A few days ago, I got a call from my girlfriend, Olivia. I was so deep in working on my startup, Parse.ly, that I hadn’t checked my bank account statements in several weeks. We just went into private beta last Thursday, after DreamIt Demo Day. She noticed some suspicious charges, and so I looked into them. Indeed, it looked like I had been a victim of fraud: there were three charges that clearly was not me.
I immediately called Chase Customer Service. In order to confirm the details about my account, the representative needed me to identify the fraudulent charges, but also identify charges that were actually valid. For this latter bit, I needed to identify the time/place of a specific transaction. This card was mostly used for online auto bill payments, so this turned out to be impossible for any of my last 20 valid payments. Yet the customer service rep insisted that I name a time and place. I told her, “The time and place was whenever the server for this system decided to automatically bill my account. I don’t know where their server is, I don’t know what time their cron jobs run.”
“Cron jobs?” she said.
Right, I had been hanging around techies at DreamIt Ventures for too long. “Listen, the transaction didn’t take place physically, it took place digitally. I can identify one transaction, which is about a month old, where I actually used the card in-person to buy something.” She finally understood and let me move on.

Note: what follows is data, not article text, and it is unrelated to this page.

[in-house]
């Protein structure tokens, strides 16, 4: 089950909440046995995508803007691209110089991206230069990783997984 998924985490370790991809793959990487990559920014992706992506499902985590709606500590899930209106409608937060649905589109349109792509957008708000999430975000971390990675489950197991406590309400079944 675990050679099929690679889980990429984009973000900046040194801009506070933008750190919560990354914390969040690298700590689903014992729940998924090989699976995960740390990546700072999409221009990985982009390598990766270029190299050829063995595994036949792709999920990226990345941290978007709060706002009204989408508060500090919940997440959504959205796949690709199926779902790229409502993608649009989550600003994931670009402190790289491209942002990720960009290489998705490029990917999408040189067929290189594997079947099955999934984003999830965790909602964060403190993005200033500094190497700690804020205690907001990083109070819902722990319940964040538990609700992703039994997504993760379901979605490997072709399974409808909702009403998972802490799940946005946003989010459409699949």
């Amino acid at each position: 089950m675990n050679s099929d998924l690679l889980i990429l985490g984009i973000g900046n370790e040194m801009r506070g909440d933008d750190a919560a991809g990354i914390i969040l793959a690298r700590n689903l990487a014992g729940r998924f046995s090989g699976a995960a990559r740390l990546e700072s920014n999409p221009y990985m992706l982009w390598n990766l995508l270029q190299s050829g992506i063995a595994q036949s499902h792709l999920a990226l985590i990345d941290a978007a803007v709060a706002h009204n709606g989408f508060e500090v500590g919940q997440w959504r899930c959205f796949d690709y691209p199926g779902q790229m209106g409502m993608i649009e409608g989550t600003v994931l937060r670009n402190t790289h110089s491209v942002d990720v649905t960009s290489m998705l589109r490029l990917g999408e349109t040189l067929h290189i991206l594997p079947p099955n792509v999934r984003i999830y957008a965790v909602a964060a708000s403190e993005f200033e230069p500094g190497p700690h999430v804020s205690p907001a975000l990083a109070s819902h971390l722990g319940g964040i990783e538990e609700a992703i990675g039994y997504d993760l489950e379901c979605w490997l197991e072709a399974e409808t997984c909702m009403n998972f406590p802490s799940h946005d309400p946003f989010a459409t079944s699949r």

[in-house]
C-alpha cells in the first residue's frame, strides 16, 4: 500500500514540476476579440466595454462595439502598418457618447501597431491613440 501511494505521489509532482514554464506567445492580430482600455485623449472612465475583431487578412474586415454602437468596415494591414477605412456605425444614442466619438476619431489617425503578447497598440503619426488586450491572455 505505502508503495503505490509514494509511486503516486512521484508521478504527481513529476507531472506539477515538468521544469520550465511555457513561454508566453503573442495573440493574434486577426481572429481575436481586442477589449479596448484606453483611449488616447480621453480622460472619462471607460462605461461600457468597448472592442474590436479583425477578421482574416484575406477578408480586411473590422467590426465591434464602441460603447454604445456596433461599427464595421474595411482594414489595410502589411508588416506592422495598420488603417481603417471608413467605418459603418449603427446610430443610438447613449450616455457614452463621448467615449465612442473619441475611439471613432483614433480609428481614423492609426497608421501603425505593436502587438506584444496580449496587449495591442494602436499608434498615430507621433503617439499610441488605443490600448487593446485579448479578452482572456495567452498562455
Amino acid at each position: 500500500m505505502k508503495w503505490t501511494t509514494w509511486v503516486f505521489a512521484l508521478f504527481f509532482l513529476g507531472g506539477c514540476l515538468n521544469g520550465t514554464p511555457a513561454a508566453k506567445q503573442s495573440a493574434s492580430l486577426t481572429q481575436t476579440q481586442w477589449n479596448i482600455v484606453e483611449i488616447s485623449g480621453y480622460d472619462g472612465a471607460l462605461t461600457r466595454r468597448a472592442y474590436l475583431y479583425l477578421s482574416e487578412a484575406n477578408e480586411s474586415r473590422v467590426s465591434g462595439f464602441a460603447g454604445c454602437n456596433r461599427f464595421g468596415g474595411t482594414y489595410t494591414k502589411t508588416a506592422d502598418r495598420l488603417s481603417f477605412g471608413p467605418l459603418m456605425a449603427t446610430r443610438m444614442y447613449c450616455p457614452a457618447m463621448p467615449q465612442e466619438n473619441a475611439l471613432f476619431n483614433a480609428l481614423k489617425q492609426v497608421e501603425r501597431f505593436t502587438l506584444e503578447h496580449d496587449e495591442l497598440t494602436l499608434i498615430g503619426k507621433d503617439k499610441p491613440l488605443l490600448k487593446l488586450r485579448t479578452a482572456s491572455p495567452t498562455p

I was told that in order to get a credit back from my account, they had to collect from me a signed affidavit indicating the charges were fraudulent. This affadavit would be “securely shared” with me via e-mail. OK, “sounds good” I said. I waited around for the e-mail to come in.
Finally, two e-mails arrived in my inbox. The important bits are in red. First:
Message from Chase Customer Claims Secure Document Exchange
From: [email protected]
Welcome to the Chase Customer Claims Secure Document Exchange. You recently contacted Chase regarding your claim number XXXX. Your documents are available for your review.
Per our telephone conversation, you will need to register to our secure website.
Your initial password is: password
Your initial user name has been sent to you in a separate email.
On your first log in, you will be required to select a new password.
Thank you for using Chase Customer Claims Secure Document Exchange.
To contact Chase for claim related questions or to withdraw your claim, please call 1-866-564-2262.
Any geek reading this will immediately identify some key things wrong with this e-mail that make it look like a total phishing expedition. Namely:
- The e-mail address, rather than being from a chase.com domain, was from a strange domain named “secure-dx.com”.